Bromeliad-associated reductions in host herbivory; do epiphytic bromeliads act as commensalists or mutualists?
agro-ecology, ants, bromeliad, community ecology, herbivory, indirect effects, mutualism, predator facilitation
Many members of the family Bromeliacae are able to adopt epiphytic lifestyles and colonize trees throughout the Neotropics. Bromeliacaedo not extract nutrients from their hosts and confer relatively minor costs on their host plants. We suggest that bromeliads, however,may beneﬁt their hosts by providing habitat for predators of host plant herbivores. We report a correlation between bromeliad presenceand a reduction in herbivore damage in orange trees, an effect that is increased when bromeliads are colonized by ants. Our results mayhave important implications for agricultural systems in the Neotropics, where bromeliads are often removed in the belief they are para-sitic. We instead demonstrate that bromeliads may impart a beneﬁt to their hosts, and speculate that under particular circumstances theymay be part of a three-species mutualism.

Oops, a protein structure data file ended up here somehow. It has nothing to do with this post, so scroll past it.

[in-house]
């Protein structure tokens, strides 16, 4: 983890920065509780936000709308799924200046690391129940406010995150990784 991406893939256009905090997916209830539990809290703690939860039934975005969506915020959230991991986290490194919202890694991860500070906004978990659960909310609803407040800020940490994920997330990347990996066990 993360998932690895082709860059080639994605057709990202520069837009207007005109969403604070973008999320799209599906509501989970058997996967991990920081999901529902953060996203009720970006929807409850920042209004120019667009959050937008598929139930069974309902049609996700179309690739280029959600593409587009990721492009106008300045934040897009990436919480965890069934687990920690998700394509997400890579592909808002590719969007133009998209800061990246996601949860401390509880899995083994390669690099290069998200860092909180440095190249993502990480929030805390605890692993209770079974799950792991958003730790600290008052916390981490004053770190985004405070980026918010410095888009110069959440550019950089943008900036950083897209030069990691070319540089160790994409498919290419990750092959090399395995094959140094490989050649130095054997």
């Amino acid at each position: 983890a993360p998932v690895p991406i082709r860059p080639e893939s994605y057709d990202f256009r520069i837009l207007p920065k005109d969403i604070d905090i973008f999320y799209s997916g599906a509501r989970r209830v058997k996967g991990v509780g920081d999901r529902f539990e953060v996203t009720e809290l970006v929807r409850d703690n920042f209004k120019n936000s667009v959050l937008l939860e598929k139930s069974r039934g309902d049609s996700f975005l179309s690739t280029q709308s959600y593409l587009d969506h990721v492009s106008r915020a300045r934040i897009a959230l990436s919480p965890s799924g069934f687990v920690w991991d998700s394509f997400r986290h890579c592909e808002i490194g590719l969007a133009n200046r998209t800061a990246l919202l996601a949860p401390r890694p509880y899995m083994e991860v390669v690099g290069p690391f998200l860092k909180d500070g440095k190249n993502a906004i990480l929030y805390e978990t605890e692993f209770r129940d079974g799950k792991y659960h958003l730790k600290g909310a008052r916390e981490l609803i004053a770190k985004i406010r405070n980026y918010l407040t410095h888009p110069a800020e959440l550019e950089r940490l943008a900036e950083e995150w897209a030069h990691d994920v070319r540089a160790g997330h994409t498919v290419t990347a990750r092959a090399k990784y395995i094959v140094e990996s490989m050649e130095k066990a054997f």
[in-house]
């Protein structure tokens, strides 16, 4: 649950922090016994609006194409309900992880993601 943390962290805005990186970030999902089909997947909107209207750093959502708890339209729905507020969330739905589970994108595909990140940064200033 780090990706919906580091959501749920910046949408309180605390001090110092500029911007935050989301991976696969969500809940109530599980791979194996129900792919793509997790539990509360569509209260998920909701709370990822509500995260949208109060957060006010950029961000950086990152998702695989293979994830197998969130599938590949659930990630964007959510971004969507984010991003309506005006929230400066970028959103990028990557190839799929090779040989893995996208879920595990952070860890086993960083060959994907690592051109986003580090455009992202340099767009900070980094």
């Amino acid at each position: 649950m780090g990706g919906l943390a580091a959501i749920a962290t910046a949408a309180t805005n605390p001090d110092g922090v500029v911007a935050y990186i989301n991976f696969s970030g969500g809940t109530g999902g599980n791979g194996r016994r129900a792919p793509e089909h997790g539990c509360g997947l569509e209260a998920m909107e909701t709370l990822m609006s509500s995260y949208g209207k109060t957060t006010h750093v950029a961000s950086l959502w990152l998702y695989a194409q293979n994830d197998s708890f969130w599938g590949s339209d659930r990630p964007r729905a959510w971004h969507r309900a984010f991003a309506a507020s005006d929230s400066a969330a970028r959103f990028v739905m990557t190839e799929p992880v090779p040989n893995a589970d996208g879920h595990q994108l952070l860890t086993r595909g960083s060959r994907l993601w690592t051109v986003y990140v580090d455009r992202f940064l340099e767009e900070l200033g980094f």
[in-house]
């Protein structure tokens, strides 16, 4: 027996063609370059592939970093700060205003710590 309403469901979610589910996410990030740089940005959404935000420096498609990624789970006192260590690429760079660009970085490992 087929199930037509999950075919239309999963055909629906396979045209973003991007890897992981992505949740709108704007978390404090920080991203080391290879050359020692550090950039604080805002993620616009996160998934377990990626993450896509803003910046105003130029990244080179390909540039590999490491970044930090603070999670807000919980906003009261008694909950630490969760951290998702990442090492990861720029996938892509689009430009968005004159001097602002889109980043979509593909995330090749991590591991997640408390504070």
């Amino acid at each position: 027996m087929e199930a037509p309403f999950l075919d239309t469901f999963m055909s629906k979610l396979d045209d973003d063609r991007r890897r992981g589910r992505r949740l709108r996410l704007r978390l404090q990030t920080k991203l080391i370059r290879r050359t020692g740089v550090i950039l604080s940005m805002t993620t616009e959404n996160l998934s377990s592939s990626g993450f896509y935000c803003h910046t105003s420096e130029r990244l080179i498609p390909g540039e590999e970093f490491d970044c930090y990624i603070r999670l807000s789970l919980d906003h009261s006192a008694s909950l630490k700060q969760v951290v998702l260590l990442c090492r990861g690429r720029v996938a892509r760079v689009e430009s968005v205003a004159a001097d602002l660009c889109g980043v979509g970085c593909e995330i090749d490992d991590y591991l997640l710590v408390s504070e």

Hammill, E., Corvalan, P. and Srivastava, D. S. 2014. Bromeliad-associated reductions in host herbivory; do epiphytic bromeliads act as commensalists or mutualists? Biotropica. 46 (1): 78-82.